Free Access
Volume 51, Number 2, March-April 2017
Page(s) 427 - 442
Published online 27 January 2017
  1. A.F. Bennett and P.E. Kloeden, The dissipative quasigeostrophic equations. Mathematika 28 (1981) 265–285. [CrossRef] [MathSciNet] [Google Scholar]
  2. A.J. Bourgeois and J.T. Beale, Validity of the quasigeostrophic model for large-scale flow in the atmosphere and ocean. SIAM J. Math. Anal. 25 (1994) 1023–1068. [CrossRef] [MathSciNet] [Google Scholar]
  3. F.J. Bretherton and M.J. Karweit, Mid-ocean mesoscale modeling. In Numerical Models of Ocean Circulation. Ocean Affairs Board, National Research Council, National Academy of Sciences, Washington, DC (1975) 237–249. [Google Scholar]
  4. J.G. Charney, Geostrophic turbulence. J. Atmos. Sci. 28 (1971) 1087–1095. [Google Scholar]
  5. F. Charve, Convergence of weak solutions for the primitive system of the quasigeostrophic equations. Asymptot. Anal. 42 (2005) 173–209. [MathSciNet] [Google Scholar]
  6. A. Colin de Verdière and R. Schopp, Flows in a rotating spherical shell: the equatorial case. J. Fluid Mech. 276 (1994) 233–260. [Google Scholar]
  7. B. Cushman-Roisin, Introduction to Geophysical Fluid Dynamics. Prentice Hall (1994). [Google Scholar]
  8. P.J. Dellar, Variations on a beta-plane: derivation of non-traditional beta-plane equations from Hamilton’s principle on a sphere. J. Fluid Mech. 674 (2011) 174–195. [Google Scholar]
  9. C. Eckart, Hydrodynamics of oceans and atmospheres. Pergamon Press, New York (1960). [Google Scholar]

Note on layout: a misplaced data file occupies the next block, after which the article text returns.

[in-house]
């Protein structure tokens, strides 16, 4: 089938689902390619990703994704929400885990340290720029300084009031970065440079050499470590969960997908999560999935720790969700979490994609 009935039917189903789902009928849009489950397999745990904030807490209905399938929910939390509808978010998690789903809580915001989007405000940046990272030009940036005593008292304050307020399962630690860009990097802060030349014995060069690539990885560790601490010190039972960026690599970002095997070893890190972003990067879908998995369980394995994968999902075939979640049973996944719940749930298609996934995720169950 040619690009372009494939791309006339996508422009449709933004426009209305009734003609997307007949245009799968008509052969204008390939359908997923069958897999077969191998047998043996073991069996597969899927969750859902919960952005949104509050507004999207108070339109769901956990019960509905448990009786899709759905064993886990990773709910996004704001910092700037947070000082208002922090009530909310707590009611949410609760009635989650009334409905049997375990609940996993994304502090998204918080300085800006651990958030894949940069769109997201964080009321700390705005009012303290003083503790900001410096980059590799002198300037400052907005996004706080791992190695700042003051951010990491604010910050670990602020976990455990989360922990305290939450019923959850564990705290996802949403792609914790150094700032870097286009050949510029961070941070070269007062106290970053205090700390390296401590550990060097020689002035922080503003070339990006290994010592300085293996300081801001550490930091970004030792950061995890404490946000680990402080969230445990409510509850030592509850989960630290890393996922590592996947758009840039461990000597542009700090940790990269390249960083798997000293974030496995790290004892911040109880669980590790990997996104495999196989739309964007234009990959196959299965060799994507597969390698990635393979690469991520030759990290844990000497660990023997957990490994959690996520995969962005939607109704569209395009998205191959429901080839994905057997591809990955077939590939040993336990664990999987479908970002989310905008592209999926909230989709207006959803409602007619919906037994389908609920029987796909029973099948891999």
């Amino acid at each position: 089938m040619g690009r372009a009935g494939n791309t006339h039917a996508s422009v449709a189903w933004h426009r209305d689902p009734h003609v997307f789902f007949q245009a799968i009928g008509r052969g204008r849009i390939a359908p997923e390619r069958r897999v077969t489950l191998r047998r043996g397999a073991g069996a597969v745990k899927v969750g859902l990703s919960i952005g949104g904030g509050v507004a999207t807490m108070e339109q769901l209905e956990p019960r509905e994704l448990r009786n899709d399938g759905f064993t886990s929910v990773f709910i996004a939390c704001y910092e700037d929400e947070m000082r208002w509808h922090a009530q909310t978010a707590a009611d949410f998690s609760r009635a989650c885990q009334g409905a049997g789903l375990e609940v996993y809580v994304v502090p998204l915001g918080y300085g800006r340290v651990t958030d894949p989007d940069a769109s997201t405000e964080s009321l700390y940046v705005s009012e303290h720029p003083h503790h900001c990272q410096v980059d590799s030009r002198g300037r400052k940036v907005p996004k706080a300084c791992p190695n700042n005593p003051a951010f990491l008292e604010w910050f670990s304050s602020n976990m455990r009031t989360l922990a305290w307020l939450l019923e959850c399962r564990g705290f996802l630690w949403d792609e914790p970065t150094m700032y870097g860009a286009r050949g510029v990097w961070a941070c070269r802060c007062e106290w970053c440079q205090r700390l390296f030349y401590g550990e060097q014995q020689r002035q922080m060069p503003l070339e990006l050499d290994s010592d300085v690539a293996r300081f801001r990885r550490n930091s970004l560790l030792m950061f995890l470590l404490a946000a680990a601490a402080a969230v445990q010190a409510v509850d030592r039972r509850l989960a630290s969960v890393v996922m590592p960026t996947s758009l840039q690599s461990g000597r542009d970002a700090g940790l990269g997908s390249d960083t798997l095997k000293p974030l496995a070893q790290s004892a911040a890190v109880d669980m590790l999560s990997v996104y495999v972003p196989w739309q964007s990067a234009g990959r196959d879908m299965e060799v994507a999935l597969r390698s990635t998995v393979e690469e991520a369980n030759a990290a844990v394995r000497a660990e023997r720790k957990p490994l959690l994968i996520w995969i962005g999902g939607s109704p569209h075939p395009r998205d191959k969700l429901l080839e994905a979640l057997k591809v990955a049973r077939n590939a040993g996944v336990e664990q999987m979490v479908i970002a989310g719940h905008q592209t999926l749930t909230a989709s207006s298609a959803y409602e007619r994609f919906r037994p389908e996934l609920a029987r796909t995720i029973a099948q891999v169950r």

10. P.F. Embid and A.J. Majda, Averaging over fast gravity waves for geophysical flows with arbitrary potential vorticity Commun. Partial Differ. Eq. 21 (1996) 619–658. [CrossRef] [Google Scholar]
  11. P.F. Embid and A.J. Majda, Low Froude number limiting dynamics for stably stratified flow with small or finite Rossby numbers Geophys. Astrophys. Fluid Dyn. 87 (1998) 1–30. [CrossRef] [MathSciNet] [Google Scholar]
  12. T. Gerkema, J.T.F. Zimmerman, L.R.M. Maas, H. van Haren, Geophysical and astrophysical fluid dynamics beyond the traditional approximation. Rev. Geophys. 46 (2008) 05. [Google Scholar]
  13. E. Grenier and N. Masmoudi, Ekman layers of rotating fluids, the case of well prepared initial data. Commun. Partial Differ. Eq. 22 (1997) 953–975. [CrossRef] [Google Scholar]
  14. K. Julien, E. Knobloch, R. Milliff and J. Werne, Generalized quasi-geostrophy for spatially anisotropic rotationally constrained flows. J. Fluid Mech. 555 (2006) 233–274. [Google Scholar]
  15. C. Lucas, M. Petcu and A. Rousseau, Quasi-hydrostatic primitive equations for ocean global circulation models. Chinese Ann. Math. B 31 (2010) 1–20. [CrossRef] [Google Scholar]
  16. C. Lucas and A. Rousseau, New developments and cosine effect in the viscous Shallow-Water and quasi-geostrophic equations. SIAM Multiscale Model. Simul. 7 (2008) 796–813. [CrossRef] [MathSciNet] [Google Scholar]
  17. J.C. McWilliams, A note on a consistent quasigeostrophic model in a multiply connected domain. Dynamics of Atmospheres and Oceans 1 (1977) 427–441. [CrossRef] [Google Scholar]